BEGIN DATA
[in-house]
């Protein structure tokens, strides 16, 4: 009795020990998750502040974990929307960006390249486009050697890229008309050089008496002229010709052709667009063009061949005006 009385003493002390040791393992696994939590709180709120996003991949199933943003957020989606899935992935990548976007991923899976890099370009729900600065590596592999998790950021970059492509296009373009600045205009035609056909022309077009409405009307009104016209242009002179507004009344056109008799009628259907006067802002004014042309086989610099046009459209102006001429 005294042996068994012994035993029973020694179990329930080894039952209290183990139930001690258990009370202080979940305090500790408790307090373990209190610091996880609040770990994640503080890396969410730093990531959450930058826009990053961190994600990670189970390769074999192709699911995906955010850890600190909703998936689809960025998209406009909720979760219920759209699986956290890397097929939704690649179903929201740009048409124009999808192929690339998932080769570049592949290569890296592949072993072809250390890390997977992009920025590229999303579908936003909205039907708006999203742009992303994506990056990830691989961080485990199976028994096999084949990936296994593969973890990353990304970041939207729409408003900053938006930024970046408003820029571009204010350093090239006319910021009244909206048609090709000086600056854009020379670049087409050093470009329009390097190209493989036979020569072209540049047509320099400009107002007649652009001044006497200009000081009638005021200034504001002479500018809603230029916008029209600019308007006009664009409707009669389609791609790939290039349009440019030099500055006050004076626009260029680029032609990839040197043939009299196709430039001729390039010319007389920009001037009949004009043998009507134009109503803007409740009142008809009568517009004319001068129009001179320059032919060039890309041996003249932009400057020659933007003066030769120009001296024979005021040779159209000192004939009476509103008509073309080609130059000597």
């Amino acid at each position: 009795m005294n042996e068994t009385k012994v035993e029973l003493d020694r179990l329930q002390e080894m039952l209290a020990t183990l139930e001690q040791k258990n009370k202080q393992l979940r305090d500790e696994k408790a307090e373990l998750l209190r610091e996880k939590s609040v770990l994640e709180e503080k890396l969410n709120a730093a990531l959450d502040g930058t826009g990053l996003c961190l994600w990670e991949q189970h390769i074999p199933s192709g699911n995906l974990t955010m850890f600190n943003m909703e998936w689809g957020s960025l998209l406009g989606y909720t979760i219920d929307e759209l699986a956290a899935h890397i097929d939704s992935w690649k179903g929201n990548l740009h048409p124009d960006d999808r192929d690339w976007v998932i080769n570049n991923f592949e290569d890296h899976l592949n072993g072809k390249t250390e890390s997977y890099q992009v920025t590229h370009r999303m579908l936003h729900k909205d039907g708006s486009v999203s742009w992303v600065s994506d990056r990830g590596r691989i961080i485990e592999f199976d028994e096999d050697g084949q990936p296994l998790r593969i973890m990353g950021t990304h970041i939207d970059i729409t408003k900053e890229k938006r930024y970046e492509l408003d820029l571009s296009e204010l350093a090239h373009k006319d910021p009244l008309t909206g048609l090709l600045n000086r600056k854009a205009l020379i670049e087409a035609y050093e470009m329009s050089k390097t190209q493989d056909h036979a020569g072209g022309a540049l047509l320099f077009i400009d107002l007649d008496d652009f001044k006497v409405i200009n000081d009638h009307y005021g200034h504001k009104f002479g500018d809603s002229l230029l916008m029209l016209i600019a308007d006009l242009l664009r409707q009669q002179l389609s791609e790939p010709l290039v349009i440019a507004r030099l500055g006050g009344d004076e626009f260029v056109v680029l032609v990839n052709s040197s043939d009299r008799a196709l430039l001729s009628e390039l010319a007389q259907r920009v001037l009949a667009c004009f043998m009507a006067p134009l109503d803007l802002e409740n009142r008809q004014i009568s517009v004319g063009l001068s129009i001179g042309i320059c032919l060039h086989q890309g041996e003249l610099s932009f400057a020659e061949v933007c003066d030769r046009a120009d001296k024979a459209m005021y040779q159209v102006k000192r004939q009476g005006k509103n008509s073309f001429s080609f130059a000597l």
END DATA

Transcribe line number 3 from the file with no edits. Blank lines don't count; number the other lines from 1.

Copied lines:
């Amino acid at each position: 009795m005294n042996e068994t009385k012994v035993e029973l003493d020694r179990l329930q002390e080894m039952l209290a020990t183990l139930e001690q040791k258990n009370k202080q393992l979940r305090d500790e696994k408790a307090e373990l998750l209190r610091e996880k939590s609040v770990l994640e709180e503080k890396l969410n709120a730093a990531l959450d502040g930058t826009g990053l996003c961190l994600w990670e991949q189970h390769i074999p199933s192709g699911n995906l974990t955010m850890f600190n943003m909703e998936w689809g957020s960025l998209l406009g989606y909720t979760i219920d929307e759209l699986a956290a899935h890397i097929d939704s992935w690649k179903g929201n990548l740009h048409p124009d960006d999808r192929d690339w976007v998932i080769n570049n991923f592949e290569d890296h899976l592949n072993g072809k390249t250390e890390s997977y890099q992009v920025t590229h370009r999303m579908l936003h729900k909205d039907g708006s486009v999203s742009w992303v600065s994506d990056r990830g590596r691989i961080i485990e592999f199976d028994e096999d050697g084949q990936p296994l998790r593969i973890m990353g950021t990304h970041i939207d970059i729409t408003k900053e890229k938006r930024y970046e492509l408003d820029l571009s296009e204010l350093a090239h373009k006319d910021p009244l008309t909206g048609l090709l600045n000086r600056k854009a205009l020379i670049e087409a035609y050093e470009m329009s050089k390097t190209q493989d056909h036979a020569g072209g022309a540049l047509l320099f077009i400009d107002l007649d008496d652009f001044k006497v409405i200009n000081d009638h009307y005021g200034h504001k009104f002479g500018d809603s002229l230029l916008m029209l016209i600019a308007d006009l242009l664009r409707q009669q002179l389609s791609e790939p010709l290039v349009i440019a507004r030099l500055g006050g009344d004076e626009f260029v056109v680029l032609v990839n052709s040197s043939d009299r008799a196709l430039l001729s009628e390039l010319a007389q259907r920009v001037l009949a667009c004009f043998m009507a006067p134009l109503d803007l802002e409740n009142r008809q004014i009568s517009v004319g063009l001068s129009i001179g042309i320059c032919l060039h086989q890309g041996e003249l610099s932009f400057a020659e061949v933007c003066d030769r046009a120009d001296k024979a459209m005021y040779q159209v102006k000192r004939q009476g005006k509103n008509s073309f001429s080609f130059a000597l």